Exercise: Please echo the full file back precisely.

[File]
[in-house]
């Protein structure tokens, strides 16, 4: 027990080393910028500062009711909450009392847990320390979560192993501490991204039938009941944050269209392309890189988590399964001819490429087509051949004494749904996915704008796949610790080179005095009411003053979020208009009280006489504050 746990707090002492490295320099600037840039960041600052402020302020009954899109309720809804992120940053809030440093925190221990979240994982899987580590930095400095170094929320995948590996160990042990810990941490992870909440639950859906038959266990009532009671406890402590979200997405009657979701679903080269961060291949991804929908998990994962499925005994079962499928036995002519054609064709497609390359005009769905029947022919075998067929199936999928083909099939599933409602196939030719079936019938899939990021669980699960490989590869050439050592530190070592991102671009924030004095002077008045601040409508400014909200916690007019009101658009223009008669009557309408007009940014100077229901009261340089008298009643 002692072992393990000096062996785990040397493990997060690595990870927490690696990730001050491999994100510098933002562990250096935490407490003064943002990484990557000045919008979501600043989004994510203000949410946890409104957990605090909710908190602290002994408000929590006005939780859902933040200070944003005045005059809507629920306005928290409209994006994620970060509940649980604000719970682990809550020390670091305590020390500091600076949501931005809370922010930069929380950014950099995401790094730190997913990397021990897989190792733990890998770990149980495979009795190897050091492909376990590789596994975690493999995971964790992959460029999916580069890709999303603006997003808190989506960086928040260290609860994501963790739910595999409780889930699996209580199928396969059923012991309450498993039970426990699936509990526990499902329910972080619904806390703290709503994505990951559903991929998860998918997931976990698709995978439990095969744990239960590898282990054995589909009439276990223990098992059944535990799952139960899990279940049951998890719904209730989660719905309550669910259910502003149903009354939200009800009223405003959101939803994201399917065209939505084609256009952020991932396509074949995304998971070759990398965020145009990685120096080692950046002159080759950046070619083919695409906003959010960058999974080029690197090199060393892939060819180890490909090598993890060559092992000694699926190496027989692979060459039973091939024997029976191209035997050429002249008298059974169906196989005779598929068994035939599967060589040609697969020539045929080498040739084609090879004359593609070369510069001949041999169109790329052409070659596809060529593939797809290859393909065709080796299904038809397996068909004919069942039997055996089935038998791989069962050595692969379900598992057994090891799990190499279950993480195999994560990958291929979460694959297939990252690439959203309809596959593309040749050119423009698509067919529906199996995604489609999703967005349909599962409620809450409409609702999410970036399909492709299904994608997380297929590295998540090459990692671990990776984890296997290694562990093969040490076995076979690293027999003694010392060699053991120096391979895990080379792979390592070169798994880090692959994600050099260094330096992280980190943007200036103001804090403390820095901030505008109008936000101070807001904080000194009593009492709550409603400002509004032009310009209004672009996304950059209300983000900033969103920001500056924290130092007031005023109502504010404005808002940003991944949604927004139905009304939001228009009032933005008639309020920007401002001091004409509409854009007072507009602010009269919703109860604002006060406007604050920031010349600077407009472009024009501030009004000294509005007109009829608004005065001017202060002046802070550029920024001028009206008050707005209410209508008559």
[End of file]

[in-house]
């Protein structure tokens, strides 16, 4: 027990080393910028500062009711909450009392847990320390979560192993501490991204039938009941944050269209392309890189988590399964001819490429087509051949004494749904996915704008796949610790080179005095009411003053979020208009009280006489504050 746990707090002492490295320099600037840039960041600052402020302020009954899109309720809804992120940053809030440093925190221990979240994982899987580590930095400095170094929320995948590996160990042990810990941490992870909440639950859906038959266990009532009671406890402590979200997405009657979701679903080269961060291949991804929908998990994962499925005994079962499928036995002519054609064709497609390359005009769905029947022919075998067929199936999928083909099939599933409602196939030719079936019938899939990021669980699960490989590869050439050592530190070592991102671009924030004095002077008045601040409508400014909200916690007019009101658009223009008669009557309408007009940014100077229901009261340089008298009643 002692072992393990000096062996785990040397493990997060690595990870927490690696990730001050491999994100510098933002562990250096935490407490003064943002990484990557000045919008979501600043989004994510203000949410946890409104957990605090909710908190602290002994408000929590006005939780859902933040200070944003005045005059809507629920306005928290409209994006994620970060509940649980604000719970682990809550020390670091305590020390500091600076949501931005809370922010930069929380950014950099995401790094730190997913990397021990897989190792733990890998770990149980495979009795190897050091492909376990590789596994975690493999995971964790992959460029999916580069890709999303603006997003808190989506960086928040260290609860994501963790739910595999409780889930699996209580199928396969059923012991309450498993039970426990699936509990526990499902329910972080619904806390703290709503994505990951559903991929998860998918997931976990698709995978439990095969744990239960590898282990054995589909009439276990223990098992059944535990799952139960899990279940049951998890719904209730989660719905309550669910259910502003149903009354939200009800009223405003959101939803994201399917065209939505084609256009952020991932396509074949995304998971070759990398965020145009990685120096080692950046002159080759950046070619083919695409906003959010960058999974080029690197090199060393892939060819180890490909090598993890060559092992000694699926190496027989692979060459039973091939024997029976191209035997050429002249008298059974169906196989005779598929068994035939599967060589040609697969020539045929080498040739084609090879004359593609070369510069001949041999169109790329052409070659596809060529593939797809290859393909065709080796299904038809397996068909004919069942039997055996089935038998791989069962050595692969379900598992057994090891799990190499279950993480195999994560990958291929979460694959297939990252690439959203309809596959593309040749050119423009698509067919529906199996995604489609999703967005349909599962409620809450409409609702999410970036399909492709299904994608997380297929590295998540090459990692671990990776984890296997290694562990093969040490076995076979690293027999003694010392060699053991120096391979895990080379792979390592070169798994880090692959994600050099260094330096992280980190943007200036103001804090403390820095901030505008109008936000101070807001904080000194009593009492709550409603400002509004032009310009209004672009996304950059209300983000900033969103920001500056924290130092007031005023109502504010404005808002940003991944949604927004139905009304939001228009009032933005008639309020920007401002001091004409509409854009007072507009602010009269919703109860604002006060406007604050920031010349600077407009472009024009501030009004000294509005007109009829608004005065001017202060002046802070550029920024001028009206008050707005209410209508008559």